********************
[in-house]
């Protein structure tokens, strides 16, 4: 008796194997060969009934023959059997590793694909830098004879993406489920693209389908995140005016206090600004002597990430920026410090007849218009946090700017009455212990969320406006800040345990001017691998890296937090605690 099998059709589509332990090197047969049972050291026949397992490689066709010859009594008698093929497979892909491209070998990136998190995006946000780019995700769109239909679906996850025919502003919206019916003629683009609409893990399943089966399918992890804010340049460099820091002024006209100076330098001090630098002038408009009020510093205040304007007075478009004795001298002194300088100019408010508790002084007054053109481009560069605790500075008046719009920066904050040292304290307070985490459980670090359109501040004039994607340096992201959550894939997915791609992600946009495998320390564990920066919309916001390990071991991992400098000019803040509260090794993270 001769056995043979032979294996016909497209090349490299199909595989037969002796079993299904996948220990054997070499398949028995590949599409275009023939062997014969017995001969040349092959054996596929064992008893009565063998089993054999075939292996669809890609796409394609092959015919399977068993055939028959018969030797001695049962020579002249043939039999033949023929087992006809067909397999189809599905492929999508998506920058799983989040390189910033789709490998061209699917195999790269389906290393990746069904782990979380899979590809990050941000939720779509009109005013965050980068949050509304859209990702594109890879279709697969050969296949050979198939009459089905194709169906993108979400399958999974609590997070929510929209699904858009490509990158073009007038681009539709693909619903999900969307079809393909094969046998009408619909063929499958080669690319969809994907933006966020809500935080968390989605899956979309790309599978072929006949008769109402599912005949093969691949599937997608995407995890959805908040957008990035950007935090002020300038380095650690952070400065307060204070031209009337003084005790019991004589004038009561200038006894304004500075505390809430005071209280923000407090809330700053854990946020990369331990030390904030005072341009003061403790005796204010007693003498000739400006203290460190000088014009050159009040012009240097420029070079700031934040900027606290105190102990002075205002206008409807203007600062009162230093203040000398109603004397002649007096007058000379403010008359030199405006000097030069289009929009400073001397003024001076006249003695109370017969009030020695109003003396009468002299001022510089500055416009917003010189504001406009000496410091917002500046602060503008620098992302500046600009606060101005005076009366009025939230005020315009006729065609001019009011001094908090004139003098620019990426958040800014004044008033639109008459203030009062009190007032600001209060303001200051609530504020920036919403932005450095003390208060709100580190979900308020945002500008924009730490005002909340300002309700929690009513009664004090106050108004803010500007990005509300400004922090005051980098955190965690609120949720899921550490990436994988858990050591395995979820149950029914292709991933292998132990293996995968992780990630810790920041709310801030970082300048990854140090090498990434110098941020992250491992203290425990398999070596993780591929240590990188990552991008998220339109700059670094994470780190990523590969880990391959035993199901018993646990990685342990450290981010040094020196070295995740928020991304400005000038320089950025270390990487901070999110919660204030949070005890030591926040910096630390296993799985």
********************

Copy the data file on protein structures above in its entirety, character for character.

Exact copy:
[in-house]
């Protein structure tokens, strides 16, 4: 008796194997060969009934023959059997590793694909830098004879993406489920693209389908995140005016206090600004002597990430920026410090007849218009946090700017009455212990969320406006800040345990001017691998890296937090605690 099998059709589509332990090197047969049972050291026949397992490689066709010859009594008698093929497979892909491209070998990136998190995006946000780019995700769109239909679906996850025919502003919206019916003629683009609409893990399943089966399918992890804010340049460099820091002024006209100076330098001090630098002038408009009020510093205040304007007075478009004795001298002194300088100019408010508790002084007054053109481009560069605790500075008046719009920066904050040292304290307070985490459980670090359109501040004039994607340096992201959550894939997915791609992600946009495998320390564990920066919309916001390990071991991992400098000019803040509260090794993270 001769056995043979032979294996016909497209090349490299199909595989037969002796079993299904996948220990054997070499398949028995590949599409275009023939062997014969017995001969040349092959054996596929064992008893009565063998089993054999075939292996669809890609796409394609092959015919399977068993055939028959018969030797001695049962020579002249043939039999033949023929087992006809067909397999189809599905492929999508998506920058799983989040390189910033789709490998061209699917195999790269389906290393990746069904782990979380899979590809990050941000939720779509009109005013965050980068949050509304859209990702594109890879279709697969050969296949050979198939009459089905194709169906993108979400399958999974609590997070929510929209699904858009490509990158073009007038681009539709693909619903999900969307079809393909094969046998009408619909063929499958080669690319969809994907933006966020809500935080968390989605899956979309790309599978072929006949008769109402599912005949093969691949599937997608995407995890959805908040957008990035950007935090002020300038380095650690952070400065307060204070031209009337003084005790019991004589004038009561200038006894304004500075505390809430005071209280923000407090809330700053854990946020990369331990030390904030005072341009003061403790005796204010007693003498000739400006203290460190000088014009050159009040012009240097420029070079700031934040900027606290105190102990002075205002206008409807203007600062009162230093203040000398109603004397002649007096007058000379403010008359030199405006000097030069289009929009400073001397003024001076006249003695109370017969009030020695109003003396009468002299001022510089500055416009917003010189504001406009000496410091917002500046602060503008620098992302500046600009606060101005005076009366009025939230005020315009006729065609001019009011001094908090004139003098620019990426958040800014004044008033639109008459203030009062009190007032600001209060303001200051609530504020920036919403932005450095003390208060709100580190979900308020945002500008924009730490005002909340300002309700929690009513009664004090106050108004803010500007990005509300400004922090005051980098955190965690609120949720899921550490990436994988858990050591395995979820149950029914292709991933292998132990293996995968992780990630810790920041709310801030970082300048990854140090090498990434110098941020992250491992203290425990398999070596993780591929240590990188990552991008998220339109700059670094994470780190990523590969880990391959035993199901018993646990990685342990450290981010040094020196070295995740928020991304400005000038320089950025270390990487901070999110919660204030949070005890030591926040910096630390296993799985």